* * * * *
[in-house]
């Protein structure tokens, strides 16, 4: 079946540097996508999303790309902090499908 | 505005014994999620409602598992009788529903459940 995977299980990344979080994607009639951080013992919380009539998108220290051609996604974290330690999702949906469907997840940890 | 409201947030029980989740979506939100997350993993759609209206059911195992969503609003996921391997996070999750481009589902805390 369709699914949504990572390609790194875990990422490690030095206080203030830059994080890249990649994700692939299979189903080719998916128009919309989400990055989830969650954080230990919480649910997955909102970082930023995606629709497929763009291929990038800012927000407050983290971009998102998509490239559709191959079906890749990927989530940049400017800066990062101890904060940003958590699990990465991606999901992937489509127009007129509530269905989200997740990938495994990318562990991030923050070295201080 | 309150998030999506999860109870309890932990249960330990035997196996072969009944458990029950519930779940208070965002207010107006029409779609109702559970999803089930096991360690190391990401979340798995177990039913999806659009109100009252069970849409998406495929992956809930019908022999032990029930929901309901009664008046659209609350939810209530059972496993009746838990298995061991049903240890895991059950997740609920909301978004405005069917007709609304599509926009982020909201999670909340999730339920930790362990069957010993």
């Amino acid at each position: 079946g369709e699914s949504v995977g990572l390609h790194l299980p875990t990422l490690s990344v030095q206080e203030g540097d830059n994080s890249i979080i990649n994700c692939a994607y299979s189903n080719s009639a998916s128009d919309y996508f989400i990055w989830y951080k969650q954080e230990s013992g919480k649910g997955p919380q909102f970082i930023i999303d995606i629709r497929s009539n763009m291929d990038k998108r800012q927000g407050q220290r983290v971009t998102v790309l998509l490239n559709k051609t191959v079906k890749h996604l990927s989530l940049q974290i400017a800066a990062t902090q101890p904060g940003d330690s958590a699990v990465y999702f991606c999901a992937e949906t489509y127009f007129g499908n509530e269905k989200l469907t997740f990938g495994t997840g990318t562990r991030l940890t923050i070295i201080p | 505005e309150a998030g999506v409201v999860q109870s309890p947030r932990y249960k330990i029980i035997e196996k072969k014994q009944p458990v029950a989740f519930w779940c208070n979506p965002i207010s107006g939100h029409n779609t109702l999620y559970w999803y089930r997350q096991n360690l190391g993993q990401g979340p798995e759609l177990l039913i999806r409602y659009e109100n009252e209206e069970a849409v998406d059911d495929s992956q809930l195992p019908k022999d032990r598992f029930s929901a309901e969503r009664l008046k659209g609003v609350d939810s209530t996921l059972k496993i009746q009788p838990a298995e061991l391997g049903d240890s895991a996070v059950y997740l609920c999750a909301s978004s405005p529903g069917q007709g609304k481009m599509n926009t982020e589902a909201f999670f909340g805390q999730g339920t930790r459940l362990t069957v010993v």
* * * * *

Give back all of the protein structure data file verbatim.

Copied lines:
[in-house]
């Protein structure tokens, strides 16, 4: 079946540097996508999303790309902090499908 | 505005014994999620409602598992009788529903459940 995977299980990344979080994607009639951080013992919380009539998108220290051609996604974290330690999702949906469907997840940890 | 409201947030029980989740979506939100997350993993759609209206059911195992969503609003996921391997996070999750481009589902805390 369709699914949504990572390609790194875990990422490690030095206080203030830059994080890249990649994700692939299979189903080719998916128009919309989400990055989830969650954080230990919480649910997955909102970082930023995606629709497929763009291929990038800012927000407050983290971009998102998509490239559709191959079906890749990927989530940049400017800066990062101890904060940003958590699990990465991606999901992937489509127009007129509530269905989200997740990938495994990318562990991030923050070295201080 | 309150998030999506999860109870309890932990249960330990035997196996072969009944458990029950519930779940208070965002207010107006029409779609109702559970999803089930096991360690190391990401979340798995177990039913999806659009109100009252069970849409998406495929992956809930019908022999032990029930929901309901009664008046659209609350939810209530059972496993009746838990298995061991049903240890895991059950997740609920909301978004405005069917007709609304599509926009982020909201999670909340999730339920930790362990069957010993």
């Amino acid at each position: 079946g369709e699914s949504v995977g990572l390609h790194l299980p875990t990422l490690s990344v030095q206080e203030g540097d830059n994080s890249i979080i990649n994700c692939a994607y299979s189903n080719s009639a998916s128009d919309y996508f989400i990055w989830y951080k969650q954080e230990s013992g919480k649910g997955p919380q909102f970082i930023i999303d995606i629709r497929s009539n763009m291929d990038k998108r800012q927000g407050q220290r983290v971009t998102v790309l998509l490239n559709k051609t191959v079906k890749h996604l990927s989530l940049q974290i400017a800066a990062t902090q101890p904060g940003d330690s958590a699990v990465y999702f991606c999901a992937e949906t489509y127009f007129g499908n509530e269905k989200l469907t997740f990938g495994t997840g990318t562990r991030l940890t923050i070295i201080p | 505005e309150a998030g999506v409201v999860q109870s309890p947030r932990y249960k330990i029980i035997e196996k072969k014994q009944p458990v029950a989740f519930w779940c208070n979506p965002i207010s107006g939100h029409n779609t109702l999620y559970w999803y089930r997350q096991n360690l190391g993993q990401g979340p798995e759609l177990l039913i999806r409602y659009e109100n009252e209206e069970a849409v998406d059911d495929s992956q809930l195992p019908k022999d032990r598992f029930s929901a309901e969503r009664l008046k659209g609003v609350d939810s209530t996921l059972k496993i009746q009788p838990a298995e061991l391997g049903d240890s895991a996070v059950y997740l609920c999750a909301s978004s405005p529903g069917q007709g609304k481009m599509n926009t982020e589902a909201f999670f909340g805390q999730g339920t930790r459940l362990t069957v010993v």